New mother Angelica Millette makes putting a baby to sleep look easy.
Millette is a pediatric sleep consultant, and teaches other parents about good sleep habits.
“When babies don't get enough sleep, it starts to impact their behavior,” Millette said. “It disorganizes them."
New research confirms Millette is right. A study in the United Kingdom links irregular bedtimes with behavior problems. Kids who did not have an early bedtime from an early age through childhood were more likely to misbehave by the time they were seven years old.
Those behavior problems were not diagnosed by doctors, but by those who know kids best: Teachers and mothers.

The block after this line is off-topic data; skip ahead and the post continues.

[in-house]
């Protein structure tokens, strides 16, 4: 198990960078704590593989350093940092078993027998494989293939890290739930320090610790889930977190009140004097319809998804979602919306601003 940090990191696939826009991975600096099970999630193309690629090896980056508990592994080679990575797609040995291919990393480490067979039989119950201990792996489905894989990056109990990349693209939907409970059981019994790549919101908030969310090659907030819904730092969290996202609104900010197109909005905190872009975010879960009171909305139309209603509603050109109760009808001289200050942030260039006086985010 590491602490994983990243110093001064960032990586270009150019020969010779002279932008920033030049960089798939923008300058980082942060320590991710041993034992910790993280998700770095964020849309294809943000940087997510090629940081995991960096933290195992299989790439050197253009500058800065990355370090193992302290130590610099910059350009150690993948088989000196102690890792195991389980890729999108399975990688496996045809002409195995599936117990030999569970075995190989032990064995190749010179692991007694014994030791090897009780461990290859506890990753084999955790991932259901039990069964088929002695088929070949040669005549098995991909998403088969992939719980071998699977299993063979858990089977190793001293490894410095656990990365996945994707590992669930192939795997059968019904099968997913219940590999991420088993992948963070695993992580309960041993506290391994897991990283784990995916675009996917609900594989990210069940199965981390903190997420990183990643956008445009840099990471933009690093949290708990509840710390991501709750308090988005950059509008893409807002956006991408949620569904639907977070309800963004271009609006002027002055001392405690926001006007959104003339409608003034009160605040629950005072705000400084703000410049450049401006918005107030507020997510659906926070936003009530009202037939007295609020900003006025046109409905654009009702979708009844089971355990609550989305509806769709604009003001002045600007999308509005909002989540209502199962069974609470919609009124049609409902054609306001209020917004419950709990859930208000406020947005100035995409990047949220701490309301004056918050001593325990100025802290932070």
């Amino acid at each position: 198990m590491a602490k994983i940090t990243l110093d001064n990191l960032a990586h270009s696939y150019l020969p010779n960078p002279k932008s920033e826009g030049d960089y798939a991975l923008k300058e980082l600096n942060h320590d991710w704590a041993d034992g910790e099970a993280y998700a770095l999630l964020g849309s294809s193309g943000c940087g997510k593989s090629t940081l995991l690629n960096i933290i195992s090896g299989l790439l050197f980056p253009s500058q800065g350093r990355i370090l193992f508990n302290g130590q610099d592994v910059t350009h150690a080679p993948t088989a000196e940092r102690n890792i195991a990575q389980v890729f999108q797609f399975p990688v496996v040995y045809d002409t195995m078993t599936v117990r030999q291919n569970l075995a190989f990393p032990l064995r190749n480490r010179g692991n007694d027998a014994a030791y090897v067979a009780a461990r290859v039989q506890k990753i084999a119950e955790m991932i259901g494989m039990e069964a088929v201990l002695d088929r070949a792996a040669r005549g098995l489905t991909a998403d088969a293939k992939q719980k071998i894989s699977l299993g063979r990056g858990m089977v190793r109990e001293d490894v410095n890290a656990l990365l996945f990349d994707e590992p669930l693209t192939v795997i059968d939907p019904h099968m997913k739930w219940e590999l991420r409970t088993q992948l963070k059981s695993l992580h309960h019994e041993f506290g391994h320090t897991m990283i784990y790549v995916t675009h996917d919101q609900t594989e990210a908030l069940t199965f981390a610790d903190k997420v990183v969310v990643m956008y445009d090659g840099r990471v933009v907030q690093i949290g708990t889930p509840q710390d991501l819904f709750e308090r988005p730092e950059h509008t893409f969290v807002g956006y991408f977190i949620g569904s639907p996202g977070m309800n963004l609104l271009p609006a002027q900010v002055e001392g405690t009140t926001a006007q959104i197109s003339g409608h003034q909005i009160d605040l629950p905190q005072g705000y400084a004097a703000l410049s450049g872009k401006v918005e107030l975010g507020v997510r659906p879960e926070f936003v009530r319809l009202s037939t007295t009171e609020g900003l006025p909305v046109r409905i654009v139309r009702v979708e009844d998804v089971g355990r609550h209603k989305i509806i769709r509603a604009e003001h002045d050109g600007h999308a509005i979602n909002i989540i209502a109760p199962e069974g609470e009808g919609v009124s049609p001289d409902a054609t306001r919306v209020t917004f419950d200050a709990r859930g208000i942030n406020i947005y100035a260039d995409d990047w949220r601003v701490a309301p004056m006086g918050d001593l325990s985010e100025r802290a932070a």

"Most parents know just from looking at their children, they know when they're sleepy and not sleepy based on their behavior,” said Gary Montgomery of the Children’s Healthcare of Atlanta Sleep Center.
While the study does not prove irregular bedtimes cause bad behavior, researchers found that the problem can be reversed. When kids got back on track with a regular bedtime, their mood – and behavior – improved.
"The child gets a lot of satisfaction and security from that predictability each night,” Montgomery said.
Sleep experts recommend evening reading, and warn that nighttime is not ideal for watching television or texting.
"Part of making sleep changes or using a sleep solution is a little bit about setting a limit and being consistent with that limit and that's not always easy to do," Millette said.
It’s all about setting ground rules for settling down, and creating a familiar cadence for bedtime from the very beginning.